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Savers rejoice! There’s an upshot to some of this year’s steep market declines: you can now earn a decent yield on cash. With the U.S. Federal Reserve (the Fed) continuing its mission to squash inflation via higher interest rates, short-term yields have swiftly risen from near zero this time a year ago to now the loftiest levels in nearly 15 years.

“Real” returns

The U.S. 1-year Treasury bill (T-bill) currently boasts a yield above 4%. While that amount is far below the current headline Consumer Price Index (CPI) rate of 8.3%, it’s significantly above the expected inflation rate over the coming 12 months.

Chart titled: short Term Treasury Rates Surge to 15-Year Highs. Aggressive Fed Policy Helps Savers. Chart dates from September 2000 to September 2022, showing a 1-year U.S. Treasury rate beginning around 6% in September 2000 declining to just below 1% in September 2003. And rising again to 5% in September 2006 with a decline to just above 1% in September 2007. Then with a sharp rise to just below 3% in September 2008 until bottoming at just above 0% until September 2015 where it gradually rises to 3% in September 2018 and sharply declines to just above 0% again in September 2019 and rises to 4% in September 2022.  Source Ally Invest, St. Louis Federal Reserve.

Traders often point to the latest yield on Treasury Inflation-Protected Securities (TIPS) as a gauge of what the future holds for inflation. We can do a little math to figure out where the market sees inflation over the coming year. Currently, the 1-year TIPS rate is about 1.96%. Since the yield-to-maturity (YTM) on a 1-year T-bill is 4.14%, the difference is the implied inflation rate: 2.18%. That means owning short-dated Treasuries could mean beating inflation by almost two percentage points over the coming 12 months.

So-called “inflation swaps” suggest tamer inflation in the year ahead – a 1-year inflation swap shows a higher expected rate of 2.7%, still a far cry from this past year’s 8.3% reading. What a difference a year might make!

Chart titled: Inflation-Adjusted Yields Are now Positive. Hawkish Fed Policy Drives up Short Term Rates. Shows 1-year Treasury Rate at 4.14%, 1-Year Expected Inflation Rate at 2.18% and “Real” Expected Return at 1.96%. Source: Ally Invest, The Wall Street Journal. St. Louis federal Reserve.

Where to park your cash

While it’s fun to geek out with Treasury securities and inflation data, let’s figure out the best places to stash your cash. One of the easiest ways to gain exposure to Treasury bills and notes is through an exchange-traded fund (ETF).  

A popular Treasury ETF, now the biggest in terms of total assets at more than $25 billion, is the iShares 1-3 year Treasury Bond ETF (SHY). According to iShares, as of Sept. 21, SHY’s average YTM, a measure of a fund’s current yield, is 4.08%. It costs just 0.15% per year to own. The most recent dividend was just $0.10, but new higher-yielding securities will result in bigger dividends in the months ahead. It’s also important to know that T-bills are issued at a discount from face value, so price appreciation is a component of the holdings’ return.

Another option is the Vanguard Short-Term Treasury ETF (VGSH) which also invests in Treasuries maturing in 1 to 3 years, but it sports a lower expense ratio of just 0.04% annually.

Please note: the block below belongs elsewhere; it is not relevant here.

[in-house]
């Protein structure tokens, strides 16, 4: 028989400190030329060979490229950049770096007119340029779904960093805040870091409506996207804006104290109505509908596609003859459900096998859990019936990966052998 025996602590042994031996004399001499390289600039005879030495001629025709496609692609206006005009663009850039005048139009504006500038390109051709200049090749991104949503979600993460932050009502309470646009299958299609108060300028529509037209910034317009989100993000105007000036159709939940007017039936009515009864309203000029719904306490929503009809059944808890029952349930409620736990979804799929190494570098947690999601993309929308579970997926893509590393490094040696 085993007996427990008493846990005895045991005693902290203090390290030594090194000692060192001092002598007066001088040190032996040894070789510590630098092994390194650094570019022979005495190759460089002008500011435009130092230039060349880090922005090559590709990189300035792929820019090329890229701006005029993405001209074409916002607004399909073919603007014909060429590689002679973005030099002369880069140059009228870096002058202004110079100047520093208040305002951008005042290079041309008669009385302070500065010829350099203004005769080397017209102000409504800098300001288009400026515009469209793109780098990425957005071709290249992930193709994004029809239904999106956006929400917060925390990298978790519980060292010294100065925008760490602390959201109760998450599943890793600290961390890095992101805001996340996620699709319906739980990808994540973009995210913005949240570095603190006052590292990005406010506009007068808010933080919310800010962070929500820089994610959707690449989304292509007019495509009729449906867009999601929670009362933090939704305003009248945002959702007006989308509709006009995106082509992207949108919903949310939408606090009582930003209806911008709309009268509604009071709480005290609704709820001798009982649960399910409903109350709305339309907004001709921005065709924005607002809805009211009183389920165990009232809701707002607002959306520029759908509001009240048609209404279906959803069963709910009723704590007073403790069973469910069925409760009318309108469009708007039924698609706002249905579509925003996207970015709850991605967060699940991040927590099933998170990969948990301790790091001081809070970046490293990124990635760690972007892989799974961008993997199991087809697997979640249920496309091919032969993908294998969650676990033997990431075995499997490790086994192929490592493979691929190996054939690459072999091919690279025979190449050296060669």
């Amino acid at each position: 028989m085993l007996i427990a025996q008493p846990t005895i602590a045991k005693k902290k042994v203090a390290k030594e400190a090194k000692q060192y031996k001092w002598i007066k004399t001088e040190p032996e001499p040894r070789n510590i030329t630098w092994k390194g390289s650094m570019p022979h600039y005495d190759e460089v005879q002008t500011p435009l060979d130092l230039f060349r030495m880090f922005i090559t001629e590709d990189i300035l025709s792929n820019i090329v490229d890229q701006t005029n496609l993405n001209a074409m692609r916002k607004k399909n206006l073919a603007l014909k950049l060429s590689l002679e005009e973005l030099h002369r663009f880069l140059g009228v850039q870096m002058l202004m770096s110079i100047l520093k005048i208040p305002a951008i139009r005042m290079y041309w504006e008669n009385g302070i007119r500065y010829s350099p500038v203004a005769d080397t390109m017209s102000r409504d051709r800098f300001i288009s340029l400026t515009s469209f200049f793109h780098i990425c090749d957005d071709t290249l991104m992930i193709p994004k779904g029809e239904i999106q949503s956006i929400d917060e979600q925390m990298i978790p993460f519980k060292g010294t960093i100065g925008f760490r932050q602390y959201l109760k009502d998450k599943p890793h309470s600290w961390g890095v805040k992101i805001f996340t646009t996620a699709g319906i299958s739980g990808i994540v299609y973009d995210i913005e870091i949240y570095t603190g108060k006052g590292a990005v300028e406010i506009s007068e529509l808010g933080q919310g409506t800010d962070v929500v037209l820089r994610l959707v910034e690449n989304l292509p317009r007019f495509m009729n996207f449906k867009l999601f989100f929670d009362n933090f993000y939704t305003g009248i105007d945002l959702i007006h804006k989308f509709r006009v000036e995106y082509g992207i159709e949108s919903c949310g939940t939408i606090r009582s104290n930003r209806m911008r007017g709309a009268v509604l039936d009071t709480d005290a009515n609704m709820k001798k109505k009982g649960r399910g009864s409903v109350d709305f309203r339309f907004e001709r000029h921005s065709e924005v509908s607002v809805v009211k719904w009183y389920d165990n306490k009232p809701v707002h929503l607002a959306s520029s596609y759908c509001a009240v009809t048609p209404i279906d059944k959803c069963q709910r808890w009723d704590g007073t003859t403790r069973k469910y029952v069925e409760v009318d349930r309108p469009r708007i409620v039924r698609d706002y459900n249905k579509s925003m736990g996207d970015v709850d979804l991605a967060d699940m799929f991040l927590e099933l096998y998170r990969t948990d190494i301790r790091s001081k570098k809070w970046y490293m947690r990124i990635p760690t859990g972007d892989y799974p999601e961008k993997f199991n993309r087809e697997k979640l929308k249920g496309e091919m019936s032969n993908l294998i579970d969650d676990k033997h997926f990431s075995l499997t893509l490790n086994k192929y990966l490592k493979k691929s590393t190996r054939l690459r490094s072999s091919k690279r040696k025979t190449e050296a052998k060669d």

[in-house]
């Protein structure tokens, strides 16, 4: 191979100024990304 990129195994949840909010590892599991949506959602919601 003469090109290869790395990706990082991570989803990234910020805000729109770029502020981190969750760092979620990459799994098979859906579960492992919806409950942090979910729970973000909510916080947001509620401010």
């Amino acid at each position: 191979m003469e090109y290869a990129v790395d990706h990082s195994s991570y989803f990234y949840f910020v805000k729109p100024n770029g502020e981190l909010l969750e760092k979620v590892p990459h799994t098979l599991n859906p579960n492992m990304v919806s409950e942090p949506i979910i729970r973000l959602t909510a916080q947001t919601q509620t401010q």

Understand the risk

Keep in mind that there is what’s known as “interest rate risk” with bond funds. When market rates rise, the price of a bond drops. It’s like a seesaw. Given the massive fixed-income market selloff over the last year, SHY, for instance, has a negative 5.1% return including dividends.

So, you can lose money with bond ETFs – if rates rise and you then sell, a capital loss results. You will, though, still receive dividend income whether the fund’s price goes up or down. Even with that risk, a YTM of 4% is enticing.

Money market rates jumping

An even simpler vehicle to capture a decent interest rate is simply parking cash in a money market mutual fund.

After this week’s 0.75 percentage point rate hike by the Fed, many of these funds yield above 2%. Money market mutual funds aim to keep a $1 share price, so barring a cataclysmic event, you likely won’t see your principal balance fluctuate as you would with, say, a short-term Treasury ETF.

What’s more, Chair Powell has made it clear that even higher interest rates are on the way, so that means money market funds could yield above 4% in 2023. We haven’t seen that since the mid-2000s.

Treasuries over stocks? Not so fast

A sudden surge in safe yields offered through the Treasury market has some analysts claiming that there is, at long last, a solid alternative to stocks. Pundits sometimes point to the yield on T-bills or the 2-year note when assessing the yield you might get on the S&P 500 or a dividend fund. That’s sort of an apples-to-oranges approach since a single day’s decline can wipe out a year’s worth of dividends on a stock or equity index fund. So, the yield on a Treasury is a whole different animal than a stock’s yield.

Moving a portion of your portfolio from stocks to short-dated Treasuries is never one-size-fits-all and any move should be carefully considered. Keep in mind that many parts of the stock market are cheaper today than a year ago given the steep declines we’ve all experienced.

A savvier move might be to simply ensure that cash in your account, perhaps your emergency fund, is earning a solid yield. Many checking accounts still show rates at basically zero, unfortunately.

The bottom line

Do not neglect stocks for the long haul. U.S. equities have historically rewarded long-term investors with returns near 7% per year after inflation. Short-term Treasury securities, by contrast, don’t usually earn you much more than the inflation rate over the long haul. If your time horizon is beyond several years, a stock-heavy portfolio should still win out.